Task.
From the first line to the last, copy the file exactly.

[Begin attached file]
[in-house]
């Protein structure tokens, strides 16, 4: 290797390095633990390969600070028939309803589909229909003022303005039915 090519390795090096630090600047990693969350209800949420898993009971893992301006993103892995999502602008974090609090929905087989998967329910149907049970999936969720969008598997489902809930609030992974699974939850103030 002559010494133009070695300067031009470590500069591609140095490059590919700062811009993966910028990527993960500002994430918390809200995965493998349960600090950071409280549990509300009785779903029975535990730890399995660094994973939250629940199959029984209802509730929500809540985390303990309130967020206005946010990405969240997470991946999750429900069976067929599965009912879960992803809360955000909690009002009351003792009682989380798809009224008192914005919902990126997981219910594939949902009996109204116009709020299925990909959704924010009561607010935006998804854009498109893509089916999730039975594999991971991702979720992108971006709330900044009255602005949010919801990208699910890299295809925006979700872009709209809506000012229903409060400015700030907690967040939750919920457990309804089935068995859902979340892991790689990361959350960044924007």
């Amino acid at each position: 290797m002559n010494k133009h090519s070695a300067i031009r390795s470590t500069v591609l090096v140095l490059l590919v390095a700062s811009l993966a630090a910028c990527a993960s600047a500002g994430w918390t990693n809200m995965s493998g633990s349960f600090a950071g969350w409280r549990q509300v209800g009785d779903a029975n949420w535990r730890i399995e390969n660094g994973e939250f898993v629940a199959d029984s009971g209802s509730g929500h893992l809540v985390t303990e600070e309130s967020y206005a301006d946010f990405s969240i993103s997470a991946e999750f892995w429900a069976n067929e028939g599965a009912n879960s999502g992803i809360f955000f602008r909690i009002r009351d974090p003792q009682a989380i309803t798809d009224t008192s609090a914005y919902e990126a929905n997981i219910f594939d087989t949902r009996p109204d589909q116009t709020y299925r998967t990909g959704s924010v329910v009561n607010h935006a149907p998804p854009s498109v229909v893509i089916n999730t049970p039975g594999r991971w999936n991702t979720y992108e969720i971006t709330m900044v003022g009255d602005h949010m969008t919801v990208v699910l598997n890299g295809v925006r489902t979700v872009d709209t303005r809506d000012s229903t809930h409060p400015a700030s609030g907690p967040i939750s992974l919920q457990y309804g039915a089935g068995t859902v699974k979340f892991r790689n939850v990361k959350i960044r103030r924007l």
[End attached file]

[in-house]
């Protein structure tokens, strides 16, 4: 290797390095633990390969600070028939309803589909229909003022303005039915 090519390795090096630090600047990693969350209800949420898993009971893992301006993103892995999502602008974090609090929905087989998967329910149907049970999936969720969008598997489902809930609030992974699974939850103030 002559010494133009070695300067031009470590500069591609140095490059590919700062811009993966910028990527993960500002994430918390809200995965493998349960600090950071409280549990509300009785779903029975535990730890399995660094994973939250629940199959029984209802509730929500809540985390303990309130967020206005946010990405969240997470991946999750429900069976067929599965009912879960992803809360955000909690009002009351003792009682989380798809009224008192914005919902990126997981219910594939949902009996109204116009709020299925990909959704924010009561607010935006998804854009498109893509089916999730039975594999991971991702979720992108971006709330900044009255602005949010919801990208699910890299295809925006979700872009709209809506000012229903409060400015700030907690967040939750919920457990309804089935068995859902979340892991790689990361959350960044924007």
């Amino acid at each position: 290797m002559n010494k133009h090519s070695a300067i031009r390795s470590t500069v591609l090096v140095l490059l590919v390095a700062s811009l993966a630090a910028c990527a993960s600047a500002g994430w918390t990693n809200m995965s493998g633990s349960f600090a950071g969350w409280r549990q509300v209800g009785d779903a029975n949420w535990r730890i399995e390969n660094g994973e939250f898993v629940a199959d029984s009971g209802s509730g929500h893992l809540v985390t303990e600070e309130s967020y206005a301006d946010f990405s969240i993103s997470a991946e999750f892995w429900a069976n067929e028939g599965a009912n879960s999502g992803i809360f955000f602008r909690i009002r009351d974090p003792q009682a989380i309803t798809d009224t008192s609090a914005y919902e990126a929905n997981i219910f594939d087989t949902r009996p109204d589909q116009t709020y299925r998967t990909g959704s924010v329910v009561n607010h935006a149907p998804p854009s498109v229909v893509i089916n999730t049970p039975g594999r991971w999936n991702t979720y992108e969720i971006t709330m900044v003022g009255d602005h949010m969008t919801v990208v699910l598997n890299g295809v925006r489902t979700v872009d709209t303005r809506d000012s229903t809930h409060p400015a700030s609030g907690p967040i939750s992974l919920q457990y309804g039915a089935g068995t859902v699974k979340f892991r790689n939850v990361k959350i960044r103030r924007l």